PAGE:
Very much so. I'm a second-generation reader; my dad collected Isaac Asimov, A.E. Van Vogt, Robert A. Heinlein, Arthur C. Clarke, and dozens of anthologies published in the 50s and 60s, for which I'll be forever grateful, as they gave me such a wide introduction to the variety of SF writing. Judith Merril was my favorite anthologist; Groff Conklin was another terrific one, and the annual Best of F&SF collections were wonderful. I still have my dad's collection, safely up on my top shelves at home. I never attended any conventions until I entered the field, though -- as a teenager in Omaha, Nebraska, I had no knowledge of them. I was bold enough to call Harlan Ellison on my 17th birthday as a present to myself. Dangerous Visions made a huge impact on me, mostly because of Harlan's story intros, and I wanted to say thank-you. His assistant said he was busy writing, but I was satisfied that I had tried. That was before he got an unlisted number, obviously....

How did you get involved in editing?
My degree was in journalism, and immediately after college I was hired as assistant to the city editor, then cub reporter for the Omaha World-Herald. (Hey, no scoffing! The biggest paper in Nebraska!) So I learned all the copy-editing and proofreading skills that way, and the discipline of writing day in and day out to deadline. My family serendipitously moved to New York while I was working at the paper, and after 2 1/2 years of long hours and making multiple deadlines every week, I decided it had to be easier to be an editor than to be a reporter, so I made the leap to New York. My first job was as advertising copywriter for Dell Books, where I met Jim Frenkel, who at that time was running their late-lamented SF/fantasy line. Jim hired me to write freelance cover copy for some of their hardcovers and introduced me around to the New York professional crowd, and as soon as a genre job opened at Asimov's and Analog, as editorial assistant, I took it. Thanks, Jim!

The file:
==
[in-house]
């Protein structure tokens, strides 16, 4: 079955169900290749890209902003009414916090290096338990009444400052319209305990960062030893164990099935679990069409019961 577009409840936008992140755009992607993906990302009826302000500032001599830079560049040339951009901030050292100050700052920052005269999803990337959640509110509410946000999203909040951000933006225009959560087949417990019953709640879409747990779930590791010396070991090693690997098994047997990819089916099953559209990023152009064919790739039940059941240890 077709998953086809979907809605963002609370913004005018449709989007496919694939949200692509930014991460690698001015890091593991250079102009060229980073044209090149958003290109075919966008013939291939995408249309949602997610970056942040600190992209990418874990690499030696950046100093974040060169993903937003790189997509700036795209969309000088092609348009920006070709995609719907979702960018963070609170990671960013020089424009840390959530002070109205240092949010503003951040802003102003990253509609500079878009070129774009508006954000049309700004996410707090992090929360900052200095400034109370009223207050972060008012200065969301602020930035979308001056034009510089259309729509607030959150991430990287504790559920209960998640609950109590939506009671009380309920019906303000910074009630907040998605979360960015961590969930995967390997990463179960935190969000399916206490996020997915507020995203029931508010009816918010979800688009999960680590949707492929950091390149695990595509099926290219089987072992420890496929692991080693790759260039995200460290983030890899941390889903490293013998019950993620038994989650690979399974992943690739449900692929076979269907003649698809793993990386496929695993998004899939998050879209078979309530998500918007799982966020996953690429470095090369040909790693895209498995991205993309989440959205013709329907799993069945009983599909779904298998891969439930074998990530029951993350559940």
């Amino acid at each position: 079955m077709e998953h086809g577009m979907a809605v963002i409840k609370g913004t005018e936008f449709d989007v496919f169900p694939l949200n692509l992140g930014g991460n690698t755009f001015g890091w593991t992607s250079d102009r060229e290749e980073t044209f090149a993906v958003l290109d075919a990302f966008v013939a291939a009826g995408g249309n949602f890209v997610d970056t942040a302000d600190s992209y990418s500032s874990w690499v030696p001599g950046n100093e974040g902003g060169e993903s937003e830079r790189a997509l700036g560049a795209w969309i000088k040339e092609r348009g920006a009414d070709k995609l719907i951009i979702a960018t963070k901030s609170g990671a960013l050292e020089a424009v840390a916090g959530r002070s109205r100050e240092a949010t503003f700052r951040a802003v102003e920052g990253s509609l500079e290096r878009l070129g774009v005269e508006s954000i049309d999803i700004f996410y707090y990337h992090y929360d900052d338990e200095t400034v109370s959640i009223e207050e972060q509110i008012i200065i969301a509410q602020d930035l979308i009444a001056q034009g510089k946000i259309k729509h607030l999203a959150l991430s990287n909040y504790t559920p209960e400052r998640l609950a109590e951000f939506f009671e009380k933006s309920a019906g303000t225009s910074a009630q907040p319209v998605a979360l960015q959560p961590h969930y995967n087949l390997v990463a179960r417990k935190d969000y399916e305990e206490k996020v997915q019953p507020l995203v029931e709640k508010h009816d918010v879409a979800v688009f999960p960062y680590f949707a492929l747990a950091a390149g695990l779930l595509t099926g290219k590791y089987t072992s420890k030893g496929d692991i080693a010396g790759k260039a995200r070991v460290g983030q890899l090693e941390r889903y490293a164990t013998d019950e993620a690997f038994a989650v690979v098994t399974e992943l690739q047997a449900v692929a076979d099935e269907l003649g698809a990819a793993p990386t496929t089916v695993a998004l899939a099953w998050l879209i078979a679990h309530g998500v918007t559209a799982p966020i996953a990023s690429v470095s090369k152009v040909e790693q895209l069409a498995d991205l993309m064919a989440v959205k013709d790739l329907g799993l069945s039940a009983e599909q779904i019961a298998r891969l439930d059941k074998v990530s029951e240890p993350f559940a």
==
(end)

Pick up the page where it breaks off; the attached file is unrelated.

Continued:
When you want to buy a book, do you have the authority to purchase the manuscript or must you get publisher approval?
The Del Rey editors bring possibilities to me for first approval, then we take a P&L (profit and loss statement) and our suggestion for what to pay the author to Gina Centrello (President & Publisher of Random House Ballantine Books) for final OK. She almost always approves what we want to buy; she trusts our instincts.

Many people have an image of editors sitting around their offices reading manuscripts. How close is this to reality?
The most useful talent an editor can develop is the ability to "sit around the office reading a manuscript" while simultaneously answering phone calls, shepherding contract requests, writing fact sheets/meeting presentations/audio presentations for each and every book they choose to publish, surfing the Internet for mention of each and every book they choose to publish, coming up with marketing ideas, mollifying peevish authors/agents/artists/art directors/bosses/you name it, making lunch dates, and leaning on authors to deliver their books on time.